I've gone on three epic sailing adventures, the third of which is still ongoing - as of this writing I am anchored in this lovely little bay, surrounded by million-dollar waterfront houses and a beautiful cliff infested with rock climbers.  More on that in future posts - but suffice to say this ongoing solo-sailing adventure is not without its trials and tribulations.

The first of the three epic sailing adventures was with a beautiful woman named Miya who I met at Burning Man in 2008, and who had come to visit me several times over the past year.  Her confidence in my sailing ability was appreciated, though perhaps unwarranted, as we left Vancouver and immediately ran into eight-foot breaking swells just off Point Atkinson, enroute to the Sunshine Coast.  The sailing got a lot better after the first day, but we still had to spend a few days on Bowen Island with engine trouble - mostly waiting around for a mechanic, until we tackled the problem head-on with the manual and some elbow grease, finally solving it ourselves and getting the engine back up and running.  We then cruised up the coast to Secret Cove and Smuggler Cove, where we spent a night before returning to Vancouver.  It was an amazing trip; the ocean opened my eyes and put a good fear into me, and the company was exquisite.  The parting of ways at the end was wistful to say the least.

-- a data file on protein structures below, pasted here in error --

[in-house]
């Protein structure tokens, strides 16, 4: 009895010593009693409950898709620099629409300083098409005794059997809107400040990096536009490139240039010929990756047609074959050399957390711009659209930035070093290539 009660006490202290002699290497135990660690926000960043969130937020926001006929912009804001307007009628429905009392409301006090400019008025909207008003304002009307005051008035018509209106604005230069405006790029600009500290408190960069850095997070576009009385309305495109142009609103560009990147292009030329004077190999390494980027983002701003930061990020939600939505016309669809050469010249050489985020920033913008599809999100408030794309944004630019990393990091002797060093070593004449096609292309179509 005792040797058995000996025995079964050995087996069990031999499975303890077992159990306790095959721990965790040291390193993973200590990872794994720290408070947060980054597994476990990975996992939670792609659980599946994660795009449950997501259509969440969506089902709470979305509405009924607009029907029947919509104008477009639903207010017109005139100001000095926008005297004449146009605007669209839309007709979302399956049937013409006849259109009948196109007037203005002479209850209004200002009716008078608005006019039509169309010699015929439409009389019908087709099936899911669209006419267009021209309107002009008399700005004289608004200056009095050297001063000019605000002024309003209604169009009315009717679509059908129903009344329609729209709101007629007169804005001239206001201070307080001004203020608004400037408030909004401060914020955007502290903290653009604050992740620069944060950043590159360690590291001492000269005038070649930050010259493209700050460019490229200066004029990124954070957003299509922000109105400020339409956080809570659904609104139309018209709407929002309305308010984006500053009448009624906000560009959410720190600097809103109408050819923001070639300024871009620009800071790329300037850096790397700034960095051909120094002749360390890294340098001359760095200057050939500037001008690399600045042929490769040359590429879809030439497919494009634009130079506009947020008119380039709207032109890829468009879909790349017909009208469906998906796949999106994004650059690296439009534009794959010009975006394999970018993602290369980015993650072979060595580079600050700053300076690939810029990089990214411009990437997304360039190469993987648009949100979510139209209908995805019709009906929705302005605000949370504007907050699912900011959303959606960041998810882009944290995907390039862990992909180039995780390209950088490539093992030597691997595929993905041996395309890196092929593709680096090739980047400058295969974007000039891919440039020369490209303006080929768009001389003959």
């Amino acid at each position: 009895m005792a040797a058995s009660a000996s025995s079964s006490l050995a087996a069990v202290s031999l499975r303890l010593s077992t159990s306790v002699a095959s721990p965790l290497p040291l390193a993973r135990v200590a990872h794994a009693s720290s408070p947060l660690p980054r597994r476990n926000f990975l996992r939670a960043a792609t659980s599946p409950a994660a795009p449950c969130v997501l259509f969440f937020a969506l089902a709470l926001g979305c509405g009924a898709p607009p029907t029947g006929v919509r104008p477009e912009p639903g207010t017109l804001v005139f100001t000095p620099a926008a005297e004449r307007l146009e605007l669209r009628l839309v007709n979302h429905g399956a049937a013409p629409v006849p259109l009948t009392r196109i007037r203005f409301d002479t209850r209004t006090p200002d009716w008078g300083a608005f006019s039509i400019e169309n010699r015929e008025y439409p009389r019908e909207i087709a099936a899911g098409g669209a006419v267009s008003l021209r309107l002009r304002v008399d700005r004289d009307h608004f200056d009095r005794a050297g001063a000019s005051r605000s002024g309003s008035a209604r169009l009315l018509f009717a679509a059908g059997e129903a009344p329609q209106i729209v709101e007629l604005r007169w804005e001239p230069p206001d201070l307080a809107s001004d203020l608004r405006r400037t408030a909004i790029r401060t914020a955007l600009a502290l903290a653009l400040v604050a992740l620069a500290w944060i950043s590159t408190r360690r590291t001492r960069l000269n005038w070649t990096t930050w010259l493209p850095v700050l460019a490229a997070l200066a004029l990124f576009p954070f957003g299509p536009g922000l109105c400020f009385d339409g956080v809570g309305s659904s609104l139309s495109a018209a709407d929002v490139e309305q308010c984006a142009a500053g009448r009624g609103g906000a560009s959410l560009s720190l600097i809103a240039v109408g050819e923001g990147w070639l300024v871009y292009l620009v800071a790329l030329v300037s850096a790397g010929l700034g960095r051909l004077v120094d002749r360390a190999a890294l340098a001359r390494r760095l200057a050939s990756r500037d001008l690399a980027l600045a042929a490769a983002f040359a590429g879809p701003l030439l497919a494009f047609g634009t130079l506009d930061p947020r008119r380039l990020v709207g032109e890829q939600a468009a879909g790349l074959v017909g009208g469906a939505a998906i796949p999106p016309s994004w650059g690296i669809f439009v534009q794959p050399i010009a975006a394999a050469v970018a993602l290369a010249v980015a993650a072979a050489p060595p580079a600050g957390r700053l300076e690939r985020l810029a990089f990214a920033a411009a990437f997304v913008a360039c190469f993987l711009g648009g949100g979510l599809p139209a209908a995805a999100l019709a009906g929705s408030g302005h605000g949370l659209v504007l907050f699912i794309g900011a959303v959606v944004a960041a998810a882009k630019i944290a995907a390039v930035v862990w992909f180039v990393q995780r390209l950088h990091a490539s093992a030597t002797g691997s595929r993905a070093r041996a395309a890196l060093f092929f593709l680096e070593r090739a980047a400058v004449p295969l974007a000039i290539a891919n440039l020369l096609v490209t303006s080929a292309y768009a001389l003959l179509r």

Drew and Laurel spinning fire on Tie Fighter

Drew and Laurel spinning fire on the boat at Diversity

The second sailing adventure was with yet another beautiful woman, Carrie, who joined me on a trip to the Diversity Festival on Texada Island.  Technically we were supposed to sail with a crew of six, but Vancouver being the city of flailers that it is, the crew slowly called in to cancel until it was just the two of us.  The winds were against us the whole way there and back, forcing us to motor around 90% of the tip, so it's debatable whether or not we actually saved any money travelling by "sailboat".  We did get the sails up once or twice, but not nearly as much as I would have liked.  The festival itself was excellent, with us arriving in full pirate regalia to great fanfare, spending a weekend surrounded by beautiful people and great music, and rolling out again on Monday with a grand exit.  Sunday was a bit crazy, as the wind suddenly went from 5kn up to 25-30kn, and Tie Fighter danced in four-foot swells for the night - I now have a lot more faith in my anchor than before.  Another boat nearby actually did slip their anchor, and came within a few feet of hitting us, but we held steady and Monday was much calmer.  Another thing learned: rowing a dinghy in calm waters is one thing, rowing through four-foot waves as they break on the beach is another thing entirely!  I made very good use of the drybags my sister gave me for my birthday.